Rock ‘n’ Roll, by Tom Stoppard.
when “i don’t care” is caring deeply: tom stoppard’s rock ‘n’ roll & the sixties.
If the genre of rock ‘n’ roll proposed that pop music could be theater, then Tom Stoppard’s play Rock ‘n’ Roll proposes that theater could be rock ‘n’ roll. At least in Charles Newell’s staging at the Goodman Theatre in Chicago this was the case. Featuring rows of stacked amplifier speakers and stage spotlights behind all the scenes, whether they took place in Cambridge, England cottage gardens or Communist-era Czech flats, the set hinted at how rock music suffused the most informal spaces of everyday life with an energy of the theatrical.
As the play conveyed quite well, rock circulated a pulsating dreamworld light that was at once semi-secretive, a glow concealed in the grooves of LPs and hidden within inner sleeves of record covers, and roaringly present, exploding the listener into an alternative universe of drama, comedy, and catharsis. Not unlike its precise opposite — state surveillance — rock was both always there, lurking in the shadows, and front and center, mesmerizing the citizenry.
“I don’t care,” is the final line of the play. It is spoken by the middle-aged English daughter of a Cambridge Marxist philosopher to her father’s ex-student, a Czech lover of Western rock who stumbles into becoming an anti-Communist dissident. She declares “I don’t care” after she runs off with the student decades after they first met in the months after the 1968 Prague Spring. By play’s end, it’s 1990, the year after the fall of communism, and she says the line moments before she and her new lover witness the Rolling Stones performing in Prague.
In the immediate context of the scene, the line teeters between an admission of failure and a shout of astounding victory.
Most directly, “I don’t care” is about the daughter finally forgiving herself for her own sense of a wasted youth.
But it also sounds like Stoppard himself finally giving up on the conventional Marxist politics that guided key characters in the play, such as the daughter’s father, a stalwart Stalinist and CP member. At the same time, “I don’t care,” also sounds like a suspicion that, even when rock music kept the spirit of dissidence alive in the Eastern Bloc, the Rolling Stones’ performance feels surprisingly like a shallow victory over communism. Thrilling, yes, but anything more than that? Knowing that the fall of communism only presented the new, and deeply troubling, problems of global capitalism in Eastern Europe, we’re not sure.
As the play ends, the spotlights turn up and glare into the audience’s eyes. We’re blinded for a moment. We care deeply, and in a blast of bass, guitar, and drums, are swept up, carefree.
But there’s more.
“I don’t care.” This line is spoken, I think, in the spirit of the Plastic People of the Universe, the Czech rock band who haunt the play along with the ex-Pink Floyd singer and Cambridge, England, recluse Syd Barrett. Like so many counterculturalists, the Plastics just wanted to be free. They sought self-expression and group experimentation and a space for art-making. The Plastics merely wanted to play their music and thought of themselves as apolitical. They “didn’t care.” Yet they became dissidents, co-conspirators with Vaclav Havel, and a cause célèbrein the West, simply for not caring.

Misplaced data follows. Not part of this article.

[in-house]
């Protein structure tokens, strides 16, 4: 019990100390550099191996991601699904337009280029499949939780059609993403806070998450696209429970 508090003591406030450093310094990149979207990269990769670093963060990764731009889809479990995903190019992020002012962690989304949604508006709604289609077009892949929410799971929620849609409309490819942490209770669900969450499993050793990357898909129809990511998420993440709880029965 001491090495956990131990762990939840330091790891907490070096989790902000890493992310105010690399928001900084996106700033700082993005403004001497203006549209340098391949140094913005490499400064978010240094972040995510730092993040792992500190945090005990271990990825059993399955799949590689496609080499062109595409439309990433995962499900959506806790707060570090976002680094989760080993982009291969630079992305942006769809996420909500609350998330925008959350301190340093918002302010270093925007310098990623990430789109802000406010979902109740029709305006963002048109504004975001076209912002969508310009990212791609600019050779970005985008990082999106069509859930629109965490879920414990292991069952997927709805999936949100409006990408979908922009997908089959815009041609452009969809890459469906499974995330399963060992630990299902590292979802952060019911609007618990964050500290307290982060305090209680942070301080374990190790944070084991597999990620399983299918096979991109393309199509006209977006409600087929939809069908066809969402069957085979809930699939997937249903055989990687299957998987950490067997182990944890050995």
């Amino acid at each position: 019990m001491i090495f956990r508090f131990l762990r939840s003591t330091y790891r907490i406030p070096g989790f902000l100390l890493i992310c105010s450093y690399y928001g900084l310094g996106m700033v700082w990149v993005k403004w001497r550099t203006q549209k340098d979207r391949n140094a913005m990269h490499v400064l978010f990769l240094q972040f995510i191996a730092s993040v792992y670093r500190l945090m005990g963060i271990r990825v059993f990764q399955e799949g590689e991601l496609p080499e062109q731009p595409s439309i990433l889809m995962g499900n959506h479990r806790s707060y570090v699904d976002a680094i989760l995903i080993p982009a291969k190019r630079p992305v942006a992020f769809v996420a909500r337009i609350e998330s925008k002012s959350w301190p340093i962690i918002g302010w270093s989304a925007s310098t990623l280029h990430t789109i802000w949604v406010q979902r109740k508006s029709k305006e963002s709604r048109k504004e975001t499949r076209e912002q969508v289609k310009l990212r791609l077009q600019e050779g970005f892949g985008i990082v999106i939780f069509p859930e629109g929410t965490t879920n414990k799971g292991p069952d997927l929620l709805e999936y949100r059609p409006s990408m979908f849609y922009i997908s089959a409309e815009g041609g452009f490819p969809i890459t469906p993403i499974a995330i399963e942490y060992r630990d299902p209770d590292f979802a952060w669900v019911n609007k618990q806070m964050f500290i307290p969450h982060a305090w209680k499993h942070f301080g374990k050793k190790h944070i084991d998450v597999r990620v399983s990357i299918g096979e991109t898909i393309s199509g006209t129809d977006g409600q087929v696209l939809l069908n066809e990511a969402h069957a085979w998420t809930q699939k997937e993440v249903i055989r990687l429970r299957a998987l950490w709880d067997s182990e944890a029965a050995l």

Not caring, when you get to thinking about it, actually turns out to be a complex idea. Stating that “I don’t care” is, oddly, a declaration of caring. In negating concern, it winds up communicating concern. Intentionally foregoing control, the speaker of this declaration asserts a strange kind of autonomy. Far from apathy, “I don’t care” comes across in Stoppard’s play as a carefully-wrought carefreeness rather than carelessness. The choice not to choose is to care enough not to care.
Okay, so it all starts to make sense, perhaps, the more stoned one gets. Fine, so be it. That does not make it any less intriguing as a speech act or the staking out of a position. To not care is to ask whether any of one’s past was worth it at all. To throw in the towel. To cease to matter. And yet, to not care is also the encapsulation of what Stoppard notices as the strange politics of the sixties counterculture: the refusal of “I don’t care” is what, in fancier language, the historian Julie Stephens has called an “anti-disciplinary protest.”
“I don’t care” becomes a kind of paradoxical statement close to the heart of the sensibility that guided the sixties counterculture. If not exactly political, then the declaration “I don’t care” was certainly public.
It was, after all, a declaration of independence — one with all the dangers of living in, and living out, the paradox of caring not to care.
Addendum: “Can theatre and rock music ever mix?”
Image: Goodman Theatre